NBA Playoffs 2012: 10 Reasons the Celtics Can Beat the Heat
And with that, after a full game's worth of mediocrity, the Celts are suddenly in the driver's seat once again, on a course with the Conference Finals.
Forgive us for being presumptuous, but even though they've struggled in the other Eastern semi, the Miami Heat still feel like the eventual winner of their series with Indiana, which would then take us, assuming the Celtics hold on, to a Boston vs. Miami matchup.
And if such a scenario unfolds, the Celtics, battered and bruised as they are, can most definitely get a chance to play for Banner 18.
Here's some reasons why they can do it.
1. Kevin Garnett
KG got back to work in Game 5 against Philly.
The ultimate x-factor in any series against Miami, the Heat have exactly no one who can deal with Garnett if he's playing as aggressively and as inspired on the offensive end as he's been for the majority of the past three months.
Other than in Game 4 against the Sixers, Garnett has been a monster since Game 3 of the first-round series against Atlanta, torching the likes of Josh Smith, Al Horford, Elton Brand, Spencer Hawes and Lavoy Allen along the way.
Who will Miami throw at him? Joel Anthony? Dexter Pittman? Ronny Turiaf?
Plus, with Chris Bosh out for Miami (which won't cost much defensively against KG), Garnett won't spend the same kind of energy he would need to if Bosh were healthy.
Look for KG to continue his dynamic, flashback-like play should these two teams meet in the next round.
Doc wins in a landslide over Spoelstra.
In the NBA right now, there's Gregg Popovich, with Doc Rivers a step or so behind. Then everyone else.
Erik Spoelstra is firmly entrenched with everyone else.
His players are openly showing him up during playoff games. He still hasn't figured out the right rotation for everyone on his team not named LeBron James or Dwyane Wade. He's currently being out-coached by Indiana's Frank Vogel, nearing the end of just his first full season in the big chair on an NBA bench.
It's a mismatch, Doc vs. Spoelstra. Considering what Rivers has gotten out of his group all season up to this point, and how it continues to win as more and more players drop like flies, you have to like the Celtics' chances even more in that individual matchup.
Give Doc the easy check mark here.
These three (plus Rondo) have been through more together than the Heat.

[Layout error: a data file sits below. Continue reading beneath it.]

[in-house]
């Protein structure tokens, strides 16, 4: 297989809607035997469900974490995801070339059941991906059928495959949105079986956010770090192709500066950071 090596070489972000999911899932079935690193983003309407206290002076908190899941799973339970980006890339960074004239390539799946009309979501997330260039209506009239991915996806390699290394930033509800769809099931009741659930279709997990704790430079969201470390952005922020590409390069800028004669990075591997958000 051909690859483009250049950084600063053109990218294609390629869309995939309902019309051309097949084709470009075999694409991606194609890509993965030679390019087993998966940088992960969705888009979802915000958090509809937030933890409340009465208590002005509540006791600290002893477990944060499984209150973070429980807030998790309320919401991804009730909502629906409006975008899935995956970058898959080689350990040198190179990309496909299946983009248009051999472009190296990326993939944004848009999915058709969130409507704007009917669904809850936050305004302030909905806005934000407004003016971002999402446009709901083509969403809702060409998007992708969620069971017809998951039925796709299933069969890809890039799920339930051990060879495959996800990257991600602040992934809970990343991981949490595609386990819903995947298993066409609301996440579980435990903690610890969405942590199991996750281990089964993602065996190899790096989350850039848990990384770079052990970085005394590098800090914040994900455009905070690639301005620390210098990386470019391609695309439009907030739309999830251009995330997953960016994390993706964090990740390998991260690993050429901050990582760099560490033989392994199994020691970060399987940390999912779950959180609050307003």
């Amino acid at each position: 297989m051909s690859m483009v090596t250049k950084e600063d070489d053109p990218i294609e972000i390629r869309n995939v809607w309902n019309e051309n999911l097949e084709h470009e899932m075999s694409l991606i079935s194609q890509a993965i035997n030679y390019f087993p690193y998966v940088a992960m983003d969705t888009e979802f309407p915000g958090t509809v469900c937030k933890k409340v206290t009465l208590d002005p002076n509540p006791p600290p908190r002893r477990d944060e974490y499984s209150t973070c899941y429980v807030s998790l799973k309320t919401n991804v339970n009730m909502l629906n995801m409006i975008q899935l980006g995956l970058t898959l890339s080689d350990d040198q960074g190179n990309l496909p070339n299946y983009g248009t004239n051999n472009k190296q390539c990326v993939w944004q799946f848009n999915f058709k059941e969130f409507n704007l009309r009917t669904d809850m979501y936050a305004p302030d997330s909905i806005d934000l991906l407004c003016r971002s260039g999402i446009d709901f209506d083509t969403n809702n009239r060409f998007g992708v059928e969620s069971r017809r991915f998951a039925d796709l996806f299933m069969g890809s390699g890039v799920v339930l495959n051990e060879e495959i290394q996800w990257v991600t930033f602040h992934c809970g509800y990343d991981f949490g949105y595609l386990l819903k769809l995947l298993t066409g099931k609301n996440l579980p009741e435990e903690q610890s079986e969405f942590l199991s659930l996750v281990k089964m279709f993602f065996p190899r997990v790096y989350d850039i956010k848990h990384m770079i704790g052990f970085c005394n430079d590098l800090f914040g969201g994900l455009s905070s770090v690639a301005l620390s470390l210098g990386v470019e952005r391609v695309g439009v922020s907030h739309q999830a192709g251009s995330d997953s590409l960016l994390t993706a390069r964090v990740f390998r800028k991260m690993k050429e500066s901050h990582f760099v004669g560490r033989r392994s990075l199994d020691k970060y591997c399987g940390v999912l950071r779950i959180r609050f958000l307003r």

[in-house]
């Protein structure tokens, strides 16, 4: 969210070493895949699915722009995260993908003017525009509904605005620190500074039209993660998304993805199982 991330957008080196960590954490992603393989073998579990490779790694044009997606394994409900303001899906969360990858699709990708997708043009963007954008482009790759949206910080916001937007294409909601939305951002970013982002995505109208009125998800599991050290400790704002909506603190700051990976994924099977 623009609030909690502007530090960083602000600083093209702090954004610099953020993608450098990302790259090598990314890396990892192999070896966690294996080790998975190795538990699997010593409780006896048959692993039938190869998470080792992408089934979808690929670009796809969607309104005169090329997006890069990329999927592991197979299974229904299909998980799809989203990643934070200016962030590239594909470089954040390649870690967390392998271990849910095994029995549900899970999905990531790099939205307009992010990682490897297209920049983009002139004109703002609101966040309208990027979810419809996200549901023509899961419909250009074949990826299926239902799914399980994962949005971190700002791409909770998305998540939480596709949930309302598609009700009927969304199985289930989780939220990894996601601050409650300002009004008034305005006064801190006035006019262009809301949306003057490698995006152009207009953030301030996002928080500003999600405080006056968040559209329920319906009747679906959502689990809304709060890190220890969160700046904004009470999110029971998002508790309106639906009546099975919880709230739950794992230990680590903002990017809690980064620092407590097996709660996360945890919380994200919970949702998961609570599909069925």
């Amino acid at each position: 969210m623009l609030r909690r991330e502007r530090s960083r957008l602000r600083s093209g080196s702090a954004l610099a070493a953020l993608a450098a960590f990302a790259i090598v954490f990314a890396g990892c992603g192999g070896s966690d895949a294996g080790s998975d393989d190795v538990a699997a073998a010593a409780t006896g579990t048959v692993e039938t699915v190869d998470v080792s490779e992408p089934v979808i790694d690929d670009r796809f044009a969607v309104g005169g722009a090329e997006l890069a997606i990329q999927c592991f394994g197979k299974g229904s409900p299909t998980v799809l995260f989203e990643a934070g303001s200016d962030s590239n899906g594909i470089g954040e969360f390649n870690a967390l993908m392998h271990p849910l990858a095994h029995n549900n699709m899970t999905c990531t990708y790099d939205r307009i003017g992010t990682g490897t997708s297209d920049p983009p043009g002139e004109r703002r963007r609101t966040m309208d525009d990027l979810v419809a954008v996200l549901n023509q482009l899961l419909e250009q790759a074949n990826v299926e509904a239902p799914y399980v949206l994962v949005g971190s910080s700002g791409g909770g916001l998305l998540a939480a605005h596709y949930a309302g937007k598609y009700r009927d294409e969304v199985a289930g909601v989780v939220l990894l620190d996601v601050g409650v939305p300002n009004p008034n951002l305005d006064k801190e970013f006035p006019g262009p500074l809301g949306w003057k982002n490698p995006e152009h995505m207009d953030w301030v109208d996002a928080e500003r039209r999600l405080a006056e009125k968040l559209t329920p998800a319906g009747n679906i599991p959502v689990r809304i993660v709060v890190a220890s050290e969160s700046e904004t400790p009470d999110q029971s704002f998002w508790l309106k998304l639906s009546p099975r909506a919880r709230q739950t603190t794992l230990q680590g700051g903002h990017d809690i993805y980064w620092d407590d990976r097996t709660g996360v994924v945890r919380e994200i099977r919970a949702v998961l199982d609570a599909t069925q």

This one doesn't go as far as it did for the Celts against Atlanta or Philly, but they still have more know-how than the Heat do when it comes down to it.
LeBron has played in two Finals, losing both. Wade is 1-for-2. And while most of the current Celtics can claim no better than that, collectively what this team has been through, as a unit, gives them the edge in this department.
Factor in the Heat's meltdowns in last year's Finals and the signs they've showed of not being over those demons in this series against the Pacers, and the Celts look even better when addressing the experience factor.
4. Supporting Cast
Chalmers is the only one to do anything for Miami other than LeBron and Wade.
Jonathan Daniel/Getty Images
Hey, what do the Heat have they can throw at Brandon Bass?
In all seriousness, Bass's enormous Game 4 performance on Monday night (27 points, 18 in the third quarter) gave faith to the Celts fans anxious over who might step up beyond any member of the Big Four.
It remains to be seen what Bradley may be able to give the team going forward, but when he's healthy, he's proven to be able to make healthy contributions to the Celtics' offense. We now know Bass can explode. And there's no telling when Mickael Pietrus may get hot and bury a handful of three-pointers.
Mario Chalmers blew up for 25 points for the Heat in Game 3 against Miami, but that was in a 20-point loss. Without Bosh, who can Miami count on to score other than LeBron and Wade?
5. Rajon Rondo
There's no one on the Heat like Rondo.
Rondo is averaging 14.4 points and 14.6 assists per game thus far against Philly. He's also pulling down 6.6 boards and a couple of steals.
Short of putting LeBron or Wade on him, Miami doesn't really have an answer for how to contain the Boston point guard. And even that may not work.
Technically, Chalmers and Norris Cole are the Heat's point guards but their entire offense runs through LeBron. He is the most talented player in the league but can LeBron really do all Miami already needs him to do and neutralize/match/check Rondo?
If there's anyone in the league like Rajon Rondo, he certainly doesn't play for the Heat. That makes him as much an X-factor as KG.